Several years ago, I created a program entitled, “Resurrection, So What?” I invited guest speakers to make a case for the various theories about Jesus’ resurrection. Was it bodily resurrection? Was it a spiritual resurrection? A resurrection of the soul? A metaphoric resurrection? And more importantly, I asked each speaker to address The Book of Common Prayer’s question, “What is the significance of Jesus’ resurrection?”
Of course, the Prayer Book has an answer to its own question. “By his resurrection, Jesus overcame death and opened for us the way of eternal life.” That sounds traditional and comforting, while somewhat vague, which was probably the intention of the writers. But, honestly, what does that statement really mean?
We could look to the Bible for answers to questions about Jesus’ resurrection. The Gospel of Mark leaves the tomb empty with no sighting of Jesus. Matthew reports that Jesus’ appearance was “like lightening, and his clothes white as snow.” Luke tells us Jesus appeared like a ghost. John tells us that Mary Magdalene did not recognize him. St Paul and St Peter both write that Christ “died in the flesh and was raised in the spirit.”
Personally, I’m pretty comfortable with former Anglican Archbishop Rowan William’s answer from his book, “Resurrection.” He says simply that “Something happened.” (Resurrection: Interpreting the Easter Gospel) I don’t know what happened, but something pretty spectacular and even unbelievable must have happened at Jesus’ resurrection.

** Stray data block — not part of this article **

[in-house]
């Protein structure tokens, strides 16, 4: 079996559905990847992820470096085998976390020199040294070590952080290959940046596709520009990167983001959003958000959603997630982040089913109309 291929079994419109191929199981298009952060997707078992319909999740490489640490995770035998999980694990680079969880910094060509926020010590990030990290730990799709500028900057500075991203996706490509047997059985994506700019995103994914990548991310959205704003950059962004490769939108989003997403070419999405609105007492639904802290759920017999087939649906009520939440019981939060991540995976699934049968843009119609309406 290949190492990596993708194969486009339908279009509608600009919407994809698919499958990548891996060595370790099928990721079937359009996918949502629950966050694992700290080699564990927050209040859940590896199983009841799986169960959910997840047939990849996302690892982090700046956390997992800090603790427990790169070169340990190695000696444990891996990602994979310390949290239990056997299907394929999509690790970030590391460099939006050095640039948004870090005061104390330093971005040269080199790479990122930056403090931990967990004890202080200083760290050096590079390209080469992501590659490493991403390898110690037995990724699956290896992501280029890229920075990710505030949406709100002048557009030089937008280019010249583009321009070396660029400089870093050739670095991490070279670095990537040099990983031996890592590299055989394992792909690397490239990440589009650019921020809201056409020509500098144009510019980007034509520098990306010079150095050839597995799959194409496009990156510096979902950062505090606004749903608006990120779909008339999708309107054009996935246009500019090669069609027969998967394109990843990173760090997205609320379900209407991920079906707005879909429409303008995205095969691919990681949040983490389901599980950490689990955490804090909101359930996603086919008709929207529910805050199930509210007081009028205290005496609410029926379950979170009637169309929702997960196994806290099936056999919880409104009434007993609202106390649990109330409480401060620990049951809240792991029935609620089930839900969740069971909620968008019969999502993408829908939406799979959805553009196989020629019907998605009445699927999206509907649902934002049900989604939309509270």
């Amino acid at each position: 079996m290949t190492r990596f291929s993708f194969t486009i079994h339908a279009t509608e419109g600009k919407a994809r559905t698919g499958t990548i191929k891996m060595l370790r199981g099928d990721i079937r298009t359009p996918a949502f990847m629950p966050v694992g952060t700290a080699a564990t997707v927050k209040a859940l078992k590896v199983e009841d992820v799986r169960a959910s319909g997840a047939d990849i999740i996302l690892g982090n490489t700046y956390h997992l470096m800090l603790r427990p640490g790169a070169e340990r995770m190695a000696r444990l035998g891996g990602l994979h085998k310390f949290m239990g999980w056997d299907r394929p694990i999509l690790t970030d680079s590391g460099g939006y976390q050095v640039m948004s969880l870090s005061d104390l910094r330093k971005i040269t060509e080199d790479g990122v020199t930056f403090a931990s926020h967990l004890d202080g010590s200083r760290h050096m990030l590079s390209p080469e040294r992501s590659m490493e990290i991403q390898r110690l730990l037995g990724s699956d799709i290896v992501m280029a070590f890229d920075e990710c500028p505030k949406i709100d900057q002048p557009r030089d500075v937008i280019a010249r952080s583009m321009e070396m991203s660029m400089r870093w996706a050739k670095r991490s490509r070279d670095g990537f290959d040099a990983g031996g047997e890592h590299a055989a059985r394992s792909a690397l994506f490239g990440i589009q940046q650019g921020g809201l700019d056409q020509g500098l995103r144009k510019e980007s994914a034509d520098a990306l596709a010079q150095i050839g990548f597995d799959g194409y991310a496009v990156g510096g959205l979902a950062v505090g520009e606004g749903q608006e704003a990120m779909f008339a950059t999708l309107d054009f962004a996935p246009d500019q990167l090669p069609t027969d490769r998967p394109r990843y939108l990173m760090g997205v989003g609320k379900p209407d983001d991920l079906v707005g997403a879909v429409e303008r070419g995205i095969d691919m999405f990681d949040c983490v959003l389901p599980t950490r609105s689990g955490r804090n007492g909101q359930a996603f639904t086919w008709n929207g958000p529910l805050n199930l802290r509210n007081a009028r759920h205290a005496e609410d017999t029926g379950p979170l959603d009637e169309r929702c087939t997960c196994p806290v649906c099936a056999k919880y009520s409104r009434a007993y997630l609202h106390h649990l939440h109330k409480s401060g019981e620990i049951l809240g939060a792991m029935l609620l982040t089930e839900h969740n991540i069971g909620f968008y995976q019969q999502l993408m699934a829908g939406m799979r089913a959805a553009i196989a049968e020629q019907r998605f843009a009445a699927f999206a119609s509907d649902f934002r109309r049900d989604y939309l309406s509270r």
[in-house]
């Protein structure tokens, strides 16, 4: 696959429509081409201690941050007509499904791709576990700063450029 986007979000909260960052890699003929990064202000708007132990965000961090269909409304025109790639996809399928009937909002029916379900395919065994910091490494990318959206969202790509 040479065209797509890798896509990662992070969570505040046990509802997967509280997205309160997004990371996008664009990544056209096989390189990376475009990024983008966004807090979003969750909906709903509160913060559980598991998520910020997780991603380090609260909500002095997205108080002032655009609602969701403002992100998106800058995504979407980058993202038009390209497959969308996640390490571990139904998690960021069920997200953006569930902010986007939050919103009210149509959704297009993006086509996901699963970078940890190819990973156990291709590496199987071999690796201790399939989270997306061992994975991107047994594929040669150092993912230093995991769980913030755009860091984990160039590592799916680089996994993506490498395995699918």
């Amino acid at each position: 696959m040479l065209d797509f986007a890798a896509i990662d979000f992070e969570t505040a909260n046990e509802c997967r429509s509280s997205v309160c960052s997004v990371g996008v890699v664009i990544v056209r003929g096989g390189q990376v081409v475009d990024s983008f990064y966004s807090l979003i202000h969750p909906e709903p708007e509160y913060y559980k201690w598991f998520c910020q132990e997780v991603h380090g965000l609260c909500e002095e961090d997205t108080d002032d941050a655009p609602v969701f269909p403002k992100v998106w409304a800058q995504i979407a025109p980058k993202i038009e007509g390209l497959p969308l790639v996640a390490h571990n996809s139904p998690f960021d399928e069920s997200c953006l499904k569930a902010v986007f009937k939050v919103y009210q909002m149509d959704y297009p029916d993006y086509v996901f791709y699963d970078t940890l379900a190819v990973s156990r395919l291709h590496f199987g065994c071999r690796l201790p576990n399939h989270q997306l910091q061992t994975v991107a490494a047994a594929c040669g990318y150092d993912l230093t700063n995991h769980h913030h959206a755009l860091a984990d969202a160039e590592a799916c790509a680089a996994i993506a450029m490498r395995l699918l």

But I’m still left with the more important question, “So what does Jesus’ resurrection really mean for us, today?”
That is the question I’m often confronted with when someone faces the end of their life and then as the family grieves their death. And the two most popular scriptural texts chosen for funeral services are the 23rd Psalm and John 10:11-18 (which are the readings for the fourth week of Easter).
The 23rd Psalm is the poetic version of John’s mystical text about the good shepherd; the one who protects and guides his flock. “Though I walk through the valley of the shadow of death (better translated “the dark shadows”), I shall fear no evil; for you are with me; your rod (symbol of the shepherd’s protection) and your staff (symbol of the shepherd’s guidance), they comfort me. Surely your goodness and mercy shall follow me all the days of my life, and I will dwell in the house of the Lord for ever (better translated, “as long as I live.)”
Both the psalmist and the writer of John were using symbolic, metaphoric, mystical language to talk about the earthly experience of living in the emotional dark shadows—depression, fear, anxiety, paranoia. Most mystics, like Jesus, have suffered their share of the dark shadows of life. And like most mystics, some of Jesus’ followers thought he was out of his mind. (John 10:19)
But because Jesus had experienced the shadows of life he promised his followers he would be there with them in their times of darkness. He said he loved them and that he would search all of creation to find them, even into the darkest hell of their lives. And Jesus made those same promises to us.